I challenge the panel of judges to investigate this issue first to know that it is a commonplace. The pink sheets of Election 2012 can’t be unique in terms of those administrative errors. It will be helpful for the Supreme Court to know that trend. That being the case, why will it surprise anybody that the absence of Presiding Officers’ signatures or the transpositional errors on the pink sheets being used by the petitioners to fight their case is nothing strange or new? And why should votes be nullified thereby?
The Supreme Court judges will be in a better position to understand why all the arguments being raised on the basis of the pink sheets are porous and inconsequential. If they don’t look back into previous instances, they will be operating on a narrow scale, isolating Election 2012 from previous ones with the liabilities of a tunnel-vision impression to influence their judgement.
On that score, the only thing new about Election 2012 is the use of biometric verification machines, a novelty that had its own peculiarities, technical glitches, and eye-popping moments on Election Day. Even though the petitioners and their followers had attempted changing the tune to “No biometric verification, no vote,” their slant didn’t register because it is not the official position of “No verification no vote”. The two are not the same in essence and practice.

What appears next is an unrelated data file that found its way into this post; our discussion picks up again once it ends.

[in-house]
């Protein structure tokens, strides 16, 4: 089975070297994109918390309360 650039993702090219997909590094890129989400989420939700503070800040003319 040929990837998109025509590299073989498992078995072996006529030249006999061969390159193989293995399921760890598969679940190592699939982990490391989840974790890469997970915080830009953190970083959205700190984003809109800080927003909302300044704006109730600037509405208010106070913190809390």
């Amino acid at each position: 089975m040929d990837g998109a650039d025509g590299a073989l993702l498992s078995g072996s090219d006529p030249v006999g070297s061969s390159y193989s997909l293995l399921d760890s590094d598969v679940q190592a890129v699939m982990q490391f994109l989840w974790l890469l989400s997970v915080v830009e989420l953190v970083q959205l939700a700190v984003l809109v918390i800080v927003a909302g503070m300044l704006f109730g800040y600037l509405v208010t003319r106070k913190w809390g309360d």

The conclusion will be that even though Election 2012 might be regarded as an improvement on the previous ones, it had its own challenges for the EC, the political parties, and the electorate to solve as measures are put in place to reform the entire electoral process for the future. Nothing makes more sense than this approach.
Right from scratch when the NPP leaders rejected the outcome of Election 2012, they raised a number of reasons to justify their stance, the most important of which had to do with the pink sheets. They considered the pink sheets as a true reflection of what transpired on December 7 and 8, 2012, when millions of Ghanaians stood under the scorching Tropical sun to cast their ballots in the Presidential and Parliamentary elections. Thus, to them, any evidence of electoral malpractice must be traced to the pink sheets.
That explains why they spent so much time, energy, and money to collect and collate all the pink sheets that they deemed essential to building their case against the Electoral Commission and President Mahama.
The circumstances surrounding their selection of pink sheets from polling stations that they considered vital to their petition are known. The reason for their being selective—gathering pink sheets from the NDC’s stronghold, where President Mahama won massively—is also not in doubt. After all, their main argument has been that the irregularities and statutory violations that they could trace to the pink sheets occurred in those electoral areas.